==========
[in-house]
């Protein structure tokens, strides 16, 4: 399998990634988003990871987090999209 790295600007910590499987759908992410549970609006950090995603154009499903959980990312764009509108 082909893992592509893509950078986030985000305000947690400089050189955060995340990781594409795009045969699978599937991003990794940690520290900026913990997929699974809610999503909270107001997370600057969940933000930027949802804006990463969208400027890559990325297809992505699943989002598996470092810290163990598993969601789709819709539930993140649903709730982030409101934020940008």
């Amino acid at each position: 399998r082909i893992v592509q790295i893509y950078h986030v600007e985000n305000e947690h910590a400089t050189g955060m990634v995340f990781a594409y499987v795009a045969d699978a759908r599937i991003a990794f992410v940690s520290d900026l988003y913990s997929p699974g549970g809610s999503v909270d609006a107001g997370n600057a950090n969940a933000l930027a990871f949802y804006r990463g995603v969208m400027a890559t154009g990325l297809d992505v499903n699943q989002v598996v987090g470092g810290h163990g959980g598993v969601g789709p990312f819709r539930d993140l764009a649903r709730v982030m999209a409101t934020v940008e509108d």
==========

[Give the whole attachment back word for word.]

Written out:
[in-house]
């Protein structure tokens, strides 16, 4: 399998990634988003990871987090999209 790295600007910590499987759908992410549970609006950090995603154009499903959980990312764009509108 082909893992592509893509950078986030985000305000947690400089050189955060995340990781594409795009045969699978599937991003990794940690520290900026913990997929699974809610999503909270107001997370600057969940933000930027949802804006990463969208400027890559990325297809992505699943989002598996470092810290163990598993969601789709819709539930993140649903709730982030409101934020940008």
């Amino acid at each position: 399998r082909i893992v592509q790295i893509y950078h986030v600007e985000n305000e947690h910590a400089t050189g955060m990634v995340f990781a594409y499987v795009a045969d699978a759908r599937i991003a990794f992410v940690s520290d900026l988003y913990s997929p699974g549970g809610s999503v909270d609006a107001g997370n600057a950090n969940a933000l930027a990871f949802y804006r990463g995603v969208m400027a890559t154009g990325l297809d992505v499903n699943q989002v598996v987090g470092g810290h163990g959980g598993v969601g789709p990312f819709r539930d993140l764009a649903r709730v982030m999209a409101t934020v940008e509108d």